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City school clinches second place in national water competition for second year running

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Kimberley Technical High School secured second place for the second consecutive year at the prestigious 2024 SA Youth Water Prize.

THS principal Michael Ludick with pupils Uwami Kumalo and Sibusiso Mazabane. Picture: Supplied

KIMBERLEY Technical High School (THS) secured second place for the second consecutive year at the prestigious 2024 SA Youth Water Prize.

The school’s presentation, by Grade 11 learners Sibusiso Mazabane and Uwami Kumalo, showcased their innovative “ECO-FLOW innovation” at the national competition held at the Xylem Water Solutions Offices in Kempton Park, Gauteng.

The achievement is the result of months of dedication and hard work from these young water and sanitation enthusiasts.

Their efforts have not only earned the duo a cash prize of R15,000, laptops, a second-place trophy and bursaries for further education but also recognition and accolades at the provincial level where they earlier secured the top two positions and a cash prize of R20,000 for educational purposes.

The competition, a collaborative effort of Xylem Water Solutions, Water Technology, the Water Research Commission and other key stakeholders in the water sector, seeks to identify a project that would best represent South Africa at the 2024 Stockholm Junior Water Prize in Sweden.

The stakes were high, with the winning team earning the opportunity to showcase their project on a global platform and compete against other talented learners from around the world.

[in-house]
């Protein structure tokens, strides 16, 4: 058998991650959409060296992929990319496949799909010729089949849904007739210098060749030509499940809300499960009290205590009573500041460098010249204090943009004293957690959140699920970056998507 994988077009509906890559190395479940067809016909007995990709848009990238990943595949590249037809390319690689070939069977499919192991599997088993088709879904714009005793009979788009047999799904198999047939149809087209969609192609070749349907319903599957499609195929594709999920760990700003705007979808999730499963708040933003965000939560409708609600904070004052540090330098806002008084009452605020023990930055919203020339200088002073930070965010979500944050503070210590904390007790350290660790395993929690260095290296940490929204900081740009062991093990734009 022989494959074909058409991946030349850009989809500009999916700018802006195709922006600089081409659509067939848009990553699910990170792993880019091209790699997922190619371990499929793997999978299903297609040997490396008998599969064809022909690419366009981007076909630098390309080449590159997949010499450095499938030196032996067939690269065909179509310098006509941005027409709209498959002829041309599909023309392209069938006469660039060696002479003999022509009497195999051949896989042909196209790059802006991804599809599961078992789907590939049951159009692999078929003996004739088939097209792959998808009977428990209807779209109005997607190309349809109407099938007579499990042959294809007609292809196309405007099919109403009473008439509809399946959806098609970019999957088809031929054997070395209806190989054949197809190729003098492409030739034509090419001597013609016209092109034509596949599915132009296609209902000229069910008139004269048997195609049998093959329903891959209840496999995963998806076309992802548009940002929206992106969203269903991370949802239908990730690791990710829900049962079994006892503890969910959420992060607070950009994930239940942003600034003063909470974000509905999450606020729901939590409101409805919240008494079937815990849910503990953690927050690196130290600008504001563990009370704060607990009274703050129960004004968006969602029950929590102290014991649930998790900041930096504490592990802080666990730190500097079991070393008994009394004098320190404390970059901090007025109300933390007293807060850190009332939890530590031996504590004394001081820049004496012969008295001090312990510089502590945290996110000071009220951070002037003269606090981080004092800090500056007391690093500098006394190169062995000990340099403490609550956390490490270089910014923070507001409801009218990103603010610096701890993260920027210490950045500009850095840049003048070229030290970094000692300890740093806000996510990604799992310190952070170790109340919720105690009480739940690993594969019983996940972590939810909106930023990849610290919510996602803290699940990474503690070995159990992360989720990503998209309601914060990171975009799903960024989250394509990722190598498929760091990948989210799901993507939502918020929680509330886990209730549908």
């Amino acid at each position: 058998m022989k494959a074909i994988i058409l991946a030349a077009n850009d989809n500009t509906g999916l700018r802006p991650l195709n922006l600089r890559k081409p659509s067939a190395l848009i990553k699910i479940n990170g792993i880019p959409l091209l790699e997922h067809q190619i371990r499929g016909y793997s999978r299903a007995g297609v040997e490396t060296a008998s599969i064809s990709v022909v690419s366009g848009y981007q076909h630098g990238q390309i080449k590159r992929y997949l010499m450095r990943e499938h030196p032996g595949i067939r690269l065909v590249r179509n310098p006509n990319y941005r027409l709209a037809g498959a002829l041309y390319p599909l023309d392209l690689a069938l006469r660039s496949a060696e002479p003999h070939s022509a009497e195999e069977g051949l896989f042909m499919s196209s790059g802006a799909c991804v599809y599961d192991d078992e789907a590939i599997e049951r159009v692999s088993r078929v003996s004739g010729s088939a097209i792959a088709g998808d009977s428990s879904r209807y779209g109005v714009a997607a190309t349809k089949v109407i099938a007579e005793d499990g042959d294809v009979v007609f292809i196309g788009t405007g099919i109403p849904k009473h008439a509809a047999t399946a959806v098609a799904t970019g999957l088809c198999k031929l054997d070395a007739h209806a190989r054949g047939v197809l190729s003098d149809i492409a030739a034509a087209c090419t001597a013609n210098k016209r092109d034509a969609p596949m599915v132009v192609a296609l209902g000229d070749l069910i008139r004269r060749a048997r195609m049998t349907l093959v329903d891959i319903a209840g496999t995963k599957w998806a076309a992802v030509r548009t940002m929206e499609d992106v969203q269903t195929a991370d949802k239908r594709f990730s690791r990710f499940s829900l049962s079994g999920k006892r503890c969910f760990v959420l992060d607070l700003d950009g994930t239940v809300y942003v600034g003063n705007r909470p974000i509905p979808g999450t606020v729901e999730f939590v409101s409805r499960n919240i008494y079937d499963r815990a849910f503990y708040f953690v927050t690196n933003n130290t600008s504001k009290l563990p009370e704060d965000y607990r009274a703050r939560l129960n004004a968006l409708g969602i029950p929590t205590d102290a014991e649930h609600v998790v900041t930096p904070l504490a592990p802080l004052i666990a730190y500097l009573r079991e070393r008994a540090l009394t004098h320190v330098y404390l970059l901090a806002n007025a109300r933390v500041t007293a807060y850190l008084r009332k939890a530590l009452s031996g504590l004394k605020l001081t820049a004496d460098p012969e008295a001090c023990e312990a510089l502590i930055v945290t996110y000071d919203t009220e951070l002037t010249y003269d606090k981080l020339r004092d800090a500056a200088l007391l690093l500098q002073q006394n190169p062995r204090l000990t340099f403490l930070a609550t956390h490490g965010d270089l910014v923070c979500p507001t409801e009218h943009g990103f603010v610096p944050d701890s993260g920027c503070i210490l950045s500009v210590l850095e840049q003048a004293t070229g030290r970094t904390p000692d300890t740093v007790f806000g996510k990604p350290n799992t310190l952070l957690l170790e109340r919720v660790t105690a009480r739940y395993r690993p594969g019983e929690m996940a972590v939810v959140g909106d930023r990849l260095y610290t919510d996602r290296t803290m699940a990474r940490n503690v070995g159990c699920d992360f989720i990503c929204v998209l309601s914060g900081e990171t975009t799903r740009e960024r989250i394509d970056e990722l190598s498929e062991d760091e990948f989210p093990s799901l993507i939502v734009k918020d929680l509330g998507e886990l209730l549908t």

THS principal Michael Ludick, who also mentored the learners, expressed his pride in the school’s consistent performance, highlighting that it was the second year in a row that the school clinched second position in the competition.

“For us, it is great exposure for our learners to showcase their technical skills. The project involved coding, electronics, civil technology and engineering graphics and design, which are subjects the learners do at school,” Ludick said.

“We had hoped for the first position, but the competition was fierce. We are, however, grateful for the bursaries the learners received. A highlight was that both learners and the educator were interviewed and received exposure on national TV.”

Ludick further emphasised the school’s commitment to preparing learners for the real world by creating platforms for them to showcase their engineering skills.

“We are a fully-fledged technical school and prepare our learners to be engineers and artisans. The success we achieve in these competitions proves that we are reaching our goals.

“Our motto for the year is ‘Technically we are the best’. We love proving this over and over again. Watch this space; more is yet to come,” Ludick concluded.

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